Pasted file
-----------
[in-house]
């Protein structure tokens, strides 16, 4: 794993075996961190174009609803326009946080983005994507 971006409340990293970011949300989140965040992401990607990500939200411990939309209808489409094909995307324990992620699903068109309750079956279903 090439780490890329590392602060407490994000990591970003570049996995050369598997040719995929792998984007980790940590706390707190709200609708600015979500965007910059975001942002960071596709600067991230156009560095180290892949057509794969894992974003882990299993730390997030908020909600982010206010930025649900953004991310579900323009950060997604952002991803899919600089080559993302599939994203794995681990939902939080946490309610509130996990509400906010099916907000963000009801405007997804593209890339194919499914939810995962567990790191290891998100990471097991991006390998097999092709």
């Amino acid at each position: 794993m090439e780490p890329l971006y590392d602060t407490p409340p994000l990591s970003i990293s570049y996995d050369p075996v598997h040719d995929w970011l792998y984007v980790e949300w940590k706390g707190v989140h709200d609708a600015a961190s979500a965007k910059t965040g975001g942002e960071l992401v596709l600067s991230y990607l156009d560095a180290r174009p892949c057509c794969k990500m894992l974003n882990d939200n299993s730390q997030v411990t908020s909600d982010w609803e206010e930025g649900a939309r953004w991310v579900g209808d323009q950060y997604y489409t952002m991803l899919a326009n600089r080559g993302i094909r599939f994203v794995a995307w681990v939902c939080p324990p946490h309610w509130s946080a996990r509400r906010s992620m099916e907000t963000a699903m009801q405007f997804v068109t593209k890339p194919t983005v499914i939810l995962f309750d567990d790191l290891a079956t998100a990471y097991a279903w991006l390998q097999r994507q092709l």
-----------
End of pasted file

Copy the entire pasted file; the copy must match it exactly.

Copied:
[in-house]
């Protein structure tokens, strides 16, 4: 794993075996961190174009609803326009946080983005994507 971006409340990293970011949300989140965040992401990607990500939200411990939309209808489409094909995307324990992620699903068109309750079956279903 090439780490890329590392602060407490994000990591970003570049996995050369598997040719995929792998984007980790940590706390707190709200609708600015979500965007910059975001942002960071596709600067991230156009560095180290892949057509794969894992974003882990299993730390997030908020909600982010206010930025649900953004991310579900323009950060997604952002991803899919600089080559993302599939994203794995681990939902939080946490309610509130996990509400906010099916907000963000009801405007997804593209890339194919499914939810995962567990790191290891998100990471097991991006390998097999092709």
């Amino acid at each position: 794993m090439e780490p890329l971006y590392d602060t407490p409340p994000l990591s970003i990293s570049y996995d050369p075996v598997h040719d995929w970011l792998y984007v980790e949300w940590k706390g707190v989140h709200d609708a600015a961190s979500a965007k910059t965040g975001g942002e960071l992401v596709l600067s991230y990607l156009d560095a180290r174009p892949c057509c794969k990500m894992l974003n882990d939200n299993s730390q997030v411990t908020s909600d982010w609803e206010e930025g649900a939309r953004w991310v579900g209808d323009q950060y997604y489409t952002m991803l899919a326009n600089r080559g993302i094909r599939f994203v794995a995307w681990v939902c939080p324990p946490h309610w509130s946080a996990r509400r906010s992620m099916e907000t963000a699903m009801q405007f997804v068109t593209k890339p194919t983005v499914i939810l995962f309750d567990d790191l290891a079956t998100a990471y097991a279903w991006l390998q097999r994507q092709l």